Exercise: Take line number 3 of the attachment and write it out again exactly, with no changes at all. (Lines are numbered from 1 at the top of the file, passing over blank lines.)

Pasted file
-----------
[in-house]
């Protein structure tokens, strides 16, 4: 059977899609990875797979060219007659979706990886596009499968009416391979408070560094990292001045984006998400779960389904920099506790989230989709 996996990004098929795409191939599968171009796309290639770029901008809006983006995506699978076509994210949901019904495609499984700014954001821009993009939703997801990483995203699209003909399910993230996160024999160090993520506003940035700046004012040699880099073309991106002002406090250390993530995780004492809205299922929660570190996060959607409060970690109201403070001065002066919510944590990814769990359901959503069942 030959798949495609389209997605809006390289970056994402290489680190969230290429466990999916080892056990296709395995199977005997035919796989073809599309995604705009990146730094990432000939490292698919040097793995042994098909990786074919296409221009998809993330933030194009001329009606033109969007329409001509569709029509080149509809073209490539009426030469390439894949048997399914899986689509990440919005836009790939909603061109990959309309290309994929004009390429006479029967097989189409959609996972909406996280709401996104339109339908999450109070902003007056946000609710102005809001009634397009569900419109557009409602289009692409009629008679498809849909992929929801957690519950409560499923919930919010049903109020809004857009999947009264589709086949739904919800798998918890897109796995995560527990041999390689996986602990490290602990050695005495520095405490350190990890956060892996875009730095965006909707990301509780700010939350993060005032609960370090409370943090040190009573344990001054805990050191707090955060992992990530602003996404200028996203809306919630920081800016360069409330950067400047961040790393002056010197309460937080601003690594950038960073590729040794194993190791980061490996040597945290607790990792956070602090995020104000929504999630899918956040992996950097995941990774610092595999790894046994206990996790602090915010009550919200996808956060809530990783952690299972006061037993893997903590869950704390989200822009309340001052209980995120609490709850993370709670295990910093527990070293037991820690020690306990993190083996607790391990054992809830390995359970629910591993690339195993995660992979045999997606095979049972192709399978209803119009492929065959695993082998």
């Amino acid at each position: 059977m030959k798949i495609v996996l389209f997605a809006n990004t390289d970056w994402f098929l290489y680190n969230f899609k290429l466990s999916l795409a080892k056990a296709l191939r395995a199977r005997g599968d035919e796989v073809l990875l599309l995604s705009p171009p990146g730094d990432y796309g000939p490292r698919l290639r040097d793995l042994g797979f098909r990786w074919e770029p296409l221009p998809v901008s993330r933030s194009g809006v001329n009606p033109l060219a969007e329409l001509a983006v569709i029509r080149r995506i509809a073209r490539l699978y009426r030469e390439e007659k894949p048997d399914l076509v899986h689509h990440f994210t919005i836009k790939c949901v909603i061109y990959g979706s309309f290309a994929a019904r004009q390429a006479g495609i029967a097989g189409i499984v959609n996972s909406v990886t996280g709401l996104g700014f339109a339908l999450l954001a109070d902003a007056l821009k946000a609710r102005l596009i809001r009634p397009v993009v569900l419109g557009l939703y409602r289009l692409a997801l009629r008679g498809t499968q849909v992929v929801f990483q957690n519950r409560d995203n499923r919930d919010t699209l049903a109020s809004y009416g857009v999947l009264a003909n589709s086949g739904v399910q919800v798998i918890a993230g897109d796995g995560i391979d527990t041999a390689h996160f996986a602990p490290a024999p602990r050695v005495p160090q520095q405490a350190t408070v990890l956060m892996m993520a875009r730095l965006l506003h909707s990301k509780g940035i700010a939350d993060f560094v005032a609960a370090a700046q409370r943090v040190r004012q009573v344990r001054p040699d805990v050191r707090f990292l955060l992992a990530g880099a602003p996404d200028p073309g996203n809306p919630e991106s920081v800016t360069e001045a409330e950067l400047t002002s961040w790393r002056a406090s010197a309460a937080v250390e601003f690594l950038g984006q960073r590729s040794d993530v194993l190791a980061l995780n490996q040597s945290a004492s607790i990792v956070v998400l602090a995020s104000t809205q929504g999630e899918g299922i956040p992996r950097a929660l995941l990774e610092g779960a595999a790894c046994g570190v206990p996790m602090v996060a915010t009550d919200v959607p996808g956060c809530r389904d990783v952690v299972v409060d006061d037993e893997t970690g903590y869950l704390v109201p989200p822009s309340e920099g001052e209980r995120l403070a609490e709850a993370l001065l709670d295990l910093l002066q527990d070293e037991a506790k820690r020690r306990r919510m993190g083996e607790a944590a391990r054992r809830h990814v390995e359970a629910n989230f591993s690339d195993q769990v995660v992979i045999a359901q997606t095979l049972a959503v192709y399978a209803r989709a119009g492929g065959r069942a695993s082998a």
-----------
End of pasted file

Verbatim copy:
């Amino acid at each position: 059977m030959k798949i495609v996996l389209f997605a809006n990004t390289d970056w994402f098929l290489y680190n969230f899609k290429l466990s999916l795409a080892k056990a296709l191939r395995a199977r005997g599968d035919e796989v073809l990875l599309l995604s705009p171009p990146g730094d990432y796309g000939p490292r698919l290639r040097d793995l042994g797979f098909r990786w074919e770029p296409l221009p998809v901008s993330r933030s194009g809006v001329n009606p033109l060219a969007e329409l001509a983006v569709i029509r080149r995506i509809a073209r490539l699978y009426r030469e390439e007659k894949p048997d399914l076509v899986h689509h990440f994210t919005i836009k790939c949901v909603i061109y990959g979706s309309f290309a994929a019904r004009q390429a006479g495609i029967a097989g189409i499984v959609n996972s909406v990886t996280g709401l996104g700014f339109a339908l999450l954001a109070d902003a007056l821009k946000a609710r102005l596009i809001r009634p397009v993009v569900l419109g557009l939703y409602r289009l692409a997801l009629r008679g498809t499968q849909v992929v929801f990483q957690n519950r409560d995203n499923r919930d919010t699209l049903a109020s809004y009416g857009v999947l009264a003909n589709s086949g739904v399910q919800v798998i918890a993230g897109d796995g995560i391979d527990t041999a390689h996160f996986a602990p490290a024999p602990r050695v005495p160090q520095q405490a350190t408070v990890l956060m892996m993520a875009r730095l965006l506003h909707s990301k509780g940035i700010a939350d993060f560094v005032a609960a370090a700046q409370r943090v040190r004012q009573v344990r001054p040699d805990v050191r707090f990292l955060l992992a990530g880099a602003p996404d200028p073309g996203n809306p919630e991106s920081v800016t360069e001045a409330e950067l400047t002002s961040w790393r002056a406090s010197a309460a937080v250390e601003f690594l950038g984006q960073r590729s040794d993530v194993l190791a980061l995780n490996q040597s945290a004492s607790i990792v956070v998400l602090a995020s104000t809205q929504g999630e899918g299922i956040p992996r950097a929660l995941l990774e610092g779960a595999a790894c046994g570190v206990p996790m602090v996060a915010t009550d919200v959607p996808g956060c809530r389904d990783v952690v299972v409060d006061d037993e893997t970690g903590y869950l704390v109201p989200p822009s309340e920099g001052e209980r995120l403070a609490e709850a993370l001065l709670d295990l910093l002066q527990d070293e037991a506790k820690r020690r306990r919510m993190g083996e607790a944590a391990r054992r809830h990814v390995e359970a629910n989230f591993s690339d195993q769990v995660v992979i045999a359901q997606t095979l049972a959503v192709y399978a209803r989709a119009g492929g065959r069942a695993s082998a």